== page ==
This is set up to address local demand, as needed. For example, Caerphilly installed one in a leisure centre, rapidly. When something happens in one of our towns, health colleagues would rapidly provide a mobile testing station. Agency carers are covered, and regularly tested so that they are not inadvertently spreading the virus when they go out to their work.

Will Public Health feed into planning, and the lessons to be learned from this pandemic, particularly in terms of future plans for population-dense living?

We can speak to Mark Hand about that. We know that Public Health is keen to be more involved in planning and licensing applications. It’s not a surprise that some cities have been badly affected, given their population densities. We will certainly refer to Planning colleagues.

How reassured should we be about the turnaround time for testing in Care Homes? Is there a way for us to help with this?

Priority has been for where there are cases, sometimes to the detriment of the proactive testing. The proactive testing is still happening, but through a Portal arrangement, in which the delays are sometimes 4 or 5 days. I go to a regional meeting three times a week, so with the Chair’s agreement we are happy to feed back that this committee is concerned about Care Home testing, and can it continue to be a priority going forward. I think that will be helpful.

What is the ability, capacity and funding to keep this work going?

The arrangement takes us to 31st March at which time, if nothing has changed, we are sure Welsh Government will continue the funding. There is a particular problem with schools, in terms of being ultra-cautious with testing. All we can really do is feed that back to our health colleagues, and communicate with schools for that not to happen, to try and reduce that burden. But parents and teachers are naturally very concerned, making it very difficult.

Are those from the adviser team returning to their original posts able to re-join in the event of a spike?

We have 16 staff, some of whom are still redeployed from their substantive posts, providing the backbone of our service. The other staff pulled from the community hubs are working 4 hours in TTP. This gives us the confidence that should we need to scale up, we have experienced staff who are trained in the protocols and policies, to enable us to mobilise and meet a demand, if and when it comes.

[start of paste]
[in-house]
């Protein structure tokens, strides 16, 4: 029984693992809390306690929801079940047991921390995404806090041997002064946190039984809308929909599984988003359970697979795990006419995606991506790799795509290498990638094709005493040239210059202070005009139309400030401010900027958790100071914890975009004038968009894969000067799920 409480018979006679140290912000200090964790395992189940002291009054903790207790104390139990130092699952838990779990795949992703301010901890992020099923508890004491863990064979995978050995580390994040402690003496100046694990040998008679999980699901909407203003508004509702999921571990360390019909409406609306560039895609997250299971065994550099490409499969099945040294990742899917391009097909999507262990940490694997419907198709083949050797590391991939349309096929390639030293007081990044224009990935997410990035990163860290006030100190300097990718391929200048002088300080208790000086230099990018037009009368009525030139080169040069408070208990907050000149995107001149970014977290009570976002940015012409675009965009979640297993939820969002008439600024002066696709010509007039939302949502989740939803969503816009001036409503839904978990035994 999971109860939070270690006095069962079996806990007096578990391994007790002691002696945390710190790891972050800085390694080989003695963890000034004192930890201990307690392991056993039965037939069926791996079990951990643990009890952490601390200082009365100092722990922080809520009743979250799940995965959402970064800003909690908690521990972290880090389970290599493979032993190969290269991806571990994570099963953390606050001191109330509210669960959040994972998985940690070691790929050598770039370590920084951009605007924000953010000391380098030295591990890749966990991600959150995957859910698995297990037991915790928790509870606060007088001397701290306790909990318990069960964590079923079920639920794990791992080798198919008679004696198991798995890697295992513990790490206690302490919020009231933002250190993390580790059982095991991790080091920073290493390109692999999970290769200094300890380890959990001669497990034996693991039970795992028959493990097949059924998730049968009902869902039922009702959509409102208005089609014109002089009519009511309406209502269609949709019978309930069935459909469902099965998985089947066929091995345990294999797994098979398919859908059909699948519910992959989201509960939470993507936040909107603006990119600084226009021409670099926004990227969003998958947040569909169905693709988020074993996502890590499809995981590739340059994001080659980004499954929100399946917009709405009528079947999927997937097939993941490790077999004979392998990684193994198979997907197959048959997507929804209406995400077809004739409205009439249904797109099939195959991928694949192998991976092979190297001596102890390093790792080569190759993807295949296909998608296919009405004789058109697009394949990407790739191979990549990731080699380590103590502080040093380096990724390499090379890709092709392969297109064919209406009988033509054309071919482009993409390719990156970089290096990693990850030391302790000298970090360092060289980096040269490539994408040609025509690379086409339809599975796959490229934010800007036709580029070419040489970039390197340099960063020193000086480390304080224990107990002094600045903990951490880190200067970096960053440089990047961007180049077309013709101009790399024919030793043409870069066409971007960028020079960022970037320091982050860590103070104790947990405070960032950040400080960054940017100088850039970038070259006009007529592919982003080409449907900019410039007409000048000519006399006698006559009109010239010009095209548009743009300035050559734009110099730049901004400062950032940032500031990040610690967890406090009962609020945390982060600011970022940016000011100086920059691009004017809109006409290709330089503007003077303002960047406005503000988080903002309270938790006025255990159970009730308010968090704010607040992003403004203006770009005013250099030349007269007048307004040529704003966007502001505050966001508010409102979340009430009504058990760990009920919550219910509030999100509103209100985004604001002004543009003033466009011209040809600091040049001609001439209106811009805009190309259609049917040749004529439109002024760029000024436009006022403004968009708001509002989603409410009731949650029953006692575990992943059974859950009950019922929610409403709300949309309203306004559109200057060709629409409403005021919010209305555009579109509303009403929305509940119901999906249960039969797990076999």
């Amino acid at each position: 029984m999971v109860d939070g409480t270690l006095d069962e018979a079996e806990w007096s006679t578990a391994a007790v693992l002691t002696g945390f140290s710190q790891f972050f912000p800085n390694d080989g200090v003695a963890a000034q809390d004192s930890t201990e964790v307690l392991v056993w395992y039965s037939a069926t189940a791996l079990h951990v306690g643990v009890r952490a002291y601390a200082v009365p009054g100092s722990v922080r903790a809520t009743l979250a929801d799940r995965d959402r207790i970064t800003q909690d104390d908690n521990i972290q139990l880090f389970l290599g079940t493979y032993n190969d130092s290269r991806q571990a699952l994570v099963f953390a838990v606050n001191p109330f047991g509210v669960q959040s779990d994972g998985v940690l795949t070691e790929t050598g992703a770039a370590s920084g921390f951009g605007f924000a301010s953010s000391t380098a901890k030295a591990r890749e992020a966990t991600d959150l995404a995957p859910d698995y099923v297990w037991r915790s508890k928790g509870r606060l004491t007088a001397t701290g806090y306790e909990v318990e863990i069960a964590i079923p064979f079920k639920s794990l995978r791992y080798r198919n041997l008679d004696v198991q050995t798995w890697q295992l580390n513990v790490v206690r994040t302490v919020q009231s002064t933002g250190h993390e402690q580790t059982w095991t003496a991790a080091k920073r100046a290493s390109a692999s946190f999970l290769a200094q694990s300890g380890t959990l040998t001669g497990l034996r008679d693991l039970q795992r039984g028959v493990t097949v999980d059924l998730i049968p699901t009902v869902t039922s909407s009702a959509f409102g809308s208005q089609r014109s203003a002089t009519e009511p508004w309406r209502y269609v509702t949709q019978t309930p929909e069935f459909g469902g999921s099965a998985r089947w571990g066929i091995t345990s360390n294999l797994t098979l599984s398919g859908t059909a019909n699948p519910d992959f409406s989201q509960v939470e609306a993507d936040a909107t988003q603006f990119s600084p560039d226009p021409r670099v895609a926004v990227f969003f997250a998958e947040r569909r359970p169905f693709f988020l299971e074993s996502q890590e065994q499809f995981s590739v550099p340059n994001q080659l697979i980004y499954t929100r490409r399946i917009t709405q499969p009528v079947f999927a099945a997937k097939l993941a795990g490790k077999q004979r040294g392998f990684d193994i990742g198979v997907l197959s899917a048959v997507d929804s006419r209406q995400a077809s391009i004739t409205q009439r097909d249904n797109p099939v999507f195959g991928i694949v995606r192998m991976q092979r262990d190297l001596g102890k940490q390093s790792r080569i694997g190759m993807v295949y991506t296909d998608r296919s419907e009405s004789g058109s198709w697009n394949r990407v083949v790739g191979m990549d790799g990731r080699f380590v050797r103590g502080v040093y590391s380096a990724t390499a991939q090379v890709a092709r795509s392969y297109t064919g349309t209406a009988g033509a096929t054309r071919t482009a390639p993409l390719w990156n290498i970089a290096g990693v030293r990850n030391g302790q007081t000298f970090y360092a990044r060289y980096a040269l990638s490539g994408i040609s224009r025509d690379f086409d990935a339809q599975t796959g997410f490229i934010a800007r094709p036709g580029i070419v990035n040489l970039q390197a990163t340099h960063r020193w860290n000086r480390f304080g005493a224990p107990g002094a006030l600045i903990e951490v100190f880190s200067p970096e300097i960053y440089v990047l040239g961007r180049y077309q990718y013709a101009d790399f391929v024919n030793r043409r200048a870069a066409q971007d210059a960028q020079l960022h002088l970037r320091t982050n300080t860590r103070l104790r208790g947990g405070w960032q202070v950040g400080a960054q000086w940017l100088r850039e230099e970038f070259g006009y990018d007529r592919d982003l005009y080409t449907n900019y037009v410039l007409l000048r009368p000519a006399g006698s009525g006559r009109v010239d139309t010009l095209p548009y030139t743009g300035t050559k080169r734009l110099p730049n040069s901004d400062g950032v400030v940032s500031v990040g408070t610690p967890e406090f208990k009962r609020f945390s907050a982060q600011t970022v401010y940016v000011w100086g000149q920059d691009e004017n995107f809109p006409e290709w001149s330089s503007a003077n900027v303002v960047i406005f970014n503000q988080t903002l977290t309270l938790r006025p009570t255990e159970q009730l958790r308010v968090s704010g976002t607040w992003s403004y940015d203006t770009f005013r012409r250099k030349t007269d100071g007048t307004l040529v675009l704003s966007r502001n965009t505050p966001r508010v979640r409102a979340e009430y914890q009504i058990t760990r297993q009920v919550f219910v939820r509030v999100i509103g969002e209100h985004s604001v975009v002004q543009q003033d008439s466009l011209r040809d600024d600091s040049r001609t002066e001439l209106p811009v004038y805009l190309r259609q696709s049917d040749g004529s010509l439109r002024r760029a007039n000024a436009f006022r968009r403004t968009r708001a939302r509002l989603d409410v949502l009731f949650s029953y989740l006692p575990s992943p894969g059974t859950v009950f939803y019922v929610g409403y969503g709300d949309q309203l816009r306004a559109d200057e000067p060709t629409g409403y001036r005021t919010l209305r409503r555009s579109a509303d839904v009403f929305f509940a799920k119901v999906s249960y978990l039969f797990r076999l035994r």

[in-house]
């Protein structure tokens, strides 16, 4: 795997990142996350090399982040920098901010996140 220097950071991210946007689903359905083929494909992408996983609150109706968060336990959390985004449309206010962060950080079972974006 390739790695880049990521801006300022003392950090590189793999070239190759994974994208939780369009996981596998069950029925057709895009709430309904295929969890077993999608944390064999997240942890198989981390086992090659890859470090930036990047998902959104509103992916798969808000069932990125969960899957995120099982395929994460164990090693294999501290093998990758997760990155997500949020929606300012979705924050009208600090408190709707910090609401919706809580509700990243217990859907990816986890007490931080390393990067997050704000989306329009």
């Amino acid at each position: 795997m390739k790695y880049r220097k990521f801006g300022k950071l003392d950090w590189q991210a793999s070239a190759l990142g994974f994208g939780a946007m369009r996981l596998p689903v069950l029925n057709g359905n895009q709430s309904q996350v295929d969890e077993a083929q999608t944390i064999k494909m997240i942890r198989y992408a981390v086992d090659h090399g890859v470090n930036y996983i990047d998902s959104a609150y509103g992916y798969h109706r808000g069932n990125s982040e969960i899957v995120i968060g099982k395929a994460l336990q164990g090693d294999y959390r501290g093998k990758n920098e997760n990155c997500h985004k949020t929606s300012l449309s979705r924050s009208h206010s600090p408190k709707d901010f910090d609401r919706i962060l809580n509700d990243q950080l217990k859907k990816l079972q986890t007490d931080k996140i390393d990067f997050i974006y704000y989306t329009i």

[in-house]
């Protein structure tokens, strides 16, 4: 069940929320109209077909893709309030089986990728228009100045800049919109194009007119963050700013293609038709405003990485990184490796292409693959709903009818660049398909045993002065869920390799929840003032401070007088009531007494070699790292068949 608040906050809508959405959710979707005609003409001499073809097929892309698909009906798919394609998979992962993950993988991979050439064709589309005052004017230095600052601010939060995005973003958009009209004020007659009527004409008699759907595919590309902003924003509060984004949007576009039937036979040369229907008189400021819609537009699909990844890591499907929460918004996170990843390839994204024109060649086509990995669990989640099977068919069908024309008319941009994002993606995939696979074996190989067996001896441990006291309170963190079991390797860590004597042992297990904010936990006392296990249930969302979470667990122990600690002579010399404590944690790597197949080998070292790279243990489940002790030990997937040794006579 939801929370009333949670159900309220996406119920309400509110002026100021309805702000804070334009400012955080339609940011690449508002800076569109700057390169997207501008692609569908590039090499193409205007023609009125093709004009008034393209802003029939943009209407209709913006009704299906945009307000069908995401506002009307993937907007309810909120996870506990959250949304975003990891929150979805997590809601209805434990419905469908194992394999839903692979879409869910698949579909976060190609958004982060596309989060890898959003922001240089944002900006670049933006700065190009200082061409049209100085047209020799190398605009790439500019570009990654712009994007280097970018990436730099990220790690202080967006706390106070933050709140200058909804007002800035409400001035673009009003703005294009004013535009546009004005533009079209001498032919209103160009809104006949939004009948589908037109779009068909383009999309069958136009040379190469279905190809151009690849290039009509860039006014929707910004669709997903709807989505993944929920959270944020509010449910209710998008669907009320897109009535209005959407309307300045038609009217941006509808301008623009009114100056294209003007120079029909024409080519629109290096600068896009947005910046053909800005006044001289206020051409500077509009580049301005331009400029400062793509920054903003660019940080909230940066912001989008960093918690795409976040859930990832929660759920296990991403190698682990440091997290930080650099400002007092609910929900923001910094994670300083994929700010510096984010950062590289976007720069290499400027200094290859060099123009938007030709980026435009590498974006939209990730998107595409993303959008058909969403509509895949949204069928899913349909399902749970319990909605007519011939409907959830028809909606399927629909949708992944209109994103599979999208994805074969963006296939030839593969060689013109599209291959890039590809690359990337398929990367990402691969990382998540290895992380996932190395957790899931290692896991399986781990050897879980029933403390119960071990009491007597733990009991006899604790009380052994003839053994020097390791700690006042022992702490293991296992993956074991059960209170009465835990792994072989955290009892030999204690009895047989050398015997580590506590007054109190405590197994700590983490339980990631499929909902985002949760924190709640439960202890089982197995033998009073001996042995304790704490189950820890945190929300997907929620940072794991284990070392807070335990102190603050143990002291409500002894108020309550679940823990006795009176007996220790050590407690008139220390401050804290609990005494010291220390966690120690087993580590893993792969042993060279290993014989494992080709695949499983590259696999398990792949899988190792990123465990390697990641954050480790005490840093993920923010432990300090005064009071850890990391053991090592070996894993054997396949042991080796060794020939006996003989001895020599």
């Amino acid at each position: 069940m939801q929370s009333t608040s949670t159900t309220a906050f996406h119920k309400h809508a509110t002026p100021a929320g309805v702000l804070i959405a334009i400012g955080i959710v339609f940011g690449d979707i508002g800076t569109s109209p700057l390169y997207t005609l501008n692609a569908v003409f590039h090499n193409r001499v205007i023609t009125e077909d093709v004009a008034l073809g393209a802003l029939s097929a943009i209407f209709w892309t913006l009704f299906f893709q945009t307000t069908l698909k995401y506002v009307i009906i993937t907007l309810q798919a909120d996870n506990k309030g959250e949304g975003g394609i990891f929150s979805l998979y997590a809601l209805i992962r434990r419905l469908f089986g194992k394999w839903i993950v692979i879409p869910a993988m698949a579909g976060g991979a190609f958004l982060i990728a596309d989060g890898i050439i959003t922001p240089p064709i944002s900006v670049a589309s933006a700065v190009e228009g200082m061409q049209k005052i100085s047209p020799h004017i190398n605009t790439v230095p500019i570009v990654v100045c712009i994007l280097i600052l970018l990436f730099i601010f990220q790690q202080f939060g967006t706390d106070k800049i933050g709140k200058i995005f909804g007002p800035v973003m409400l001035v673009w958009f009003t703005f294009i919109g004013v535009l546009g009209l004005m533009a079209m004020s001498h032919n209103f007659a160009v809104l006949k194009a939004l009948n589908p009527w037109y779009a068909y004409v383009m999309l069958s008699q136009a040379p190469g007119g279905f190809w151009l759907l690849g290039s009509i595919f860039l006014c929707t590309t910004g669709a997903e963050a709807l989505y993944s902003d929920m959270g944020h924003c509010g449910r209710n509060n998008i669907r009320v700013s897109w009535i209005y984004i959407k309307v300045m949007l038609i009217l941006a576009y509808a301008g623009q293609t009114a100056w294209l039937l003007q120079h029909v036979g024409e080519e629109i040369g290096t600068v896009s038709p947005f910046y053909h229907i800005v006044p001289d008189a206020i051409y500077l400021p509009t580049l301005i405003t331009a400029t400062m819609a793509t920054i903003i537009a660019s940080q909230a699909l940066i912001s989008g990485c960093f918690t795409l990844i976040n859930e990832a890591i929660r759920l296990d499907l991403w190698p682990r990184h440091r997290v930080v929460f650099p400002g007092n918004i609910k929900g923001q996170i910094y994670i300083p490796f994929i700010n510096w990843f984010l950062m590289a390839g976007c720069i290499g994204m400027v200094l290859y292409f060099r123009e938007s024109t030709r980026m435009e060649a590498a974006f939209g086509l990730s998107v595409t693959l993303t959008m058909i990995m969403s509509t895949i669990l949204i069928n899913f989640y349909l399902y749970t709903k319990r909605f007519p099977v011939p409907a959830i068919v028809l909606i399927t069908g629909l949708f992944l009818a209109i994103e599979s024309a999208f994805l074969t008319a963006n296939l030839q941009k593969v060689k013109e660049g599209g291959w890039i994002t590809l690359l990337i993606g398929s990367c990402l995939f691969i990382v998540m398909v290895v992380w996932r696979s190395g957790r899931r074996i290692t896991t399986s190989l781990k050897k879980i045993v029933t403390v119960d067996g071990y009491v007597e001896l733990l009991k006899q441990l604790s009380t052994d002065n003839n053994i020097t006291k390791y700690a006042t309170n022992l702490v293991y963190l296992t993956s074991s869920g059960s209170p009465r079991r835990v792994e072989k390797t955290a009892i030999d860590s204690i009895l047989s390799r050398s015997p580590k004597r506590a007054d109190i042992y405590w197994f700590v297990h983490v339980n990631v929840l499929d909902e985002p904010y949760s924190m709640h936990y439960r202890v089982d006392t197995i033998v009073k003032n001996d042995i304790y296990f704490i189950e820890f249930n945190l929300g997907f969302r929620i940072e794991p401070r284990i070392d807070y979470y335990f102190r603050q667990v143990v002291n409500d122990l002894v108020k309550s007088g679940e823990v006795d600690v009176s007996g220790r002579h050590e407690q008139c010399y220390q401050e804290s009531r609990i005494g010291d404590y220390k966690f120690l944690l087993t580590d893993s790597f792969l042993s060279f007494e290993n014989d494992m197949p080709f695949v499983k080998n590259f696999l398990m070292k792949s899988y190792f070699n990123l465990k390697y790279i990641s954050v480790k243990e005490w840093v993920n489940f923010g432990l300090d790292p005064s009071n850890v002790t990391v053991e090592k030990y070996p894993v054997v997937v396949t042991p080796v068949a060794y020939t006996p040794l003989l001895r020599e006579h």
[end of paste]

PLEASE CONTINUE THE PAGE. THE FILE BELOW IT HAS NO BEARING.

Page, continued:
School absences are a problem at the moment. Is it possible to work with education welfare, who can visit families where parents are keeping their children away unnecessarily?

This is a good point. We liaise as best we can with education departments, to have a consistent message. Environmental health colleagues attend meetings three times a week with education colleagues. Yes, some parents excluding their children from school because they are overly worried about exposure is a real concern. Will Mclean and his team are keeping abreast of that. We need to perhaps link with the education welfare arm, as suggested; there is a capacity issue for us, but be assured that as and when we receive concerns from schools and parents – we are something of a conduit for everyone, at this point – we encourage everyone to enter those safe environments. We will certainly take this point forward and do the best we can.

Is there no one from the educational welfare side who can liaise with the four secondary schools to look at these cases? 

We are not clear on this point but can relay it to Will Mclean. Our colleague Diane Thomas, who deals directly with Education, might have more information.

Chair’s Summary:

The members expressed their gratitude and admiration for the work performed by officers during this time. Councillor Brown proposed that when public housing is planned, density of the living arrangements needs to be strongly considered on a public health basis.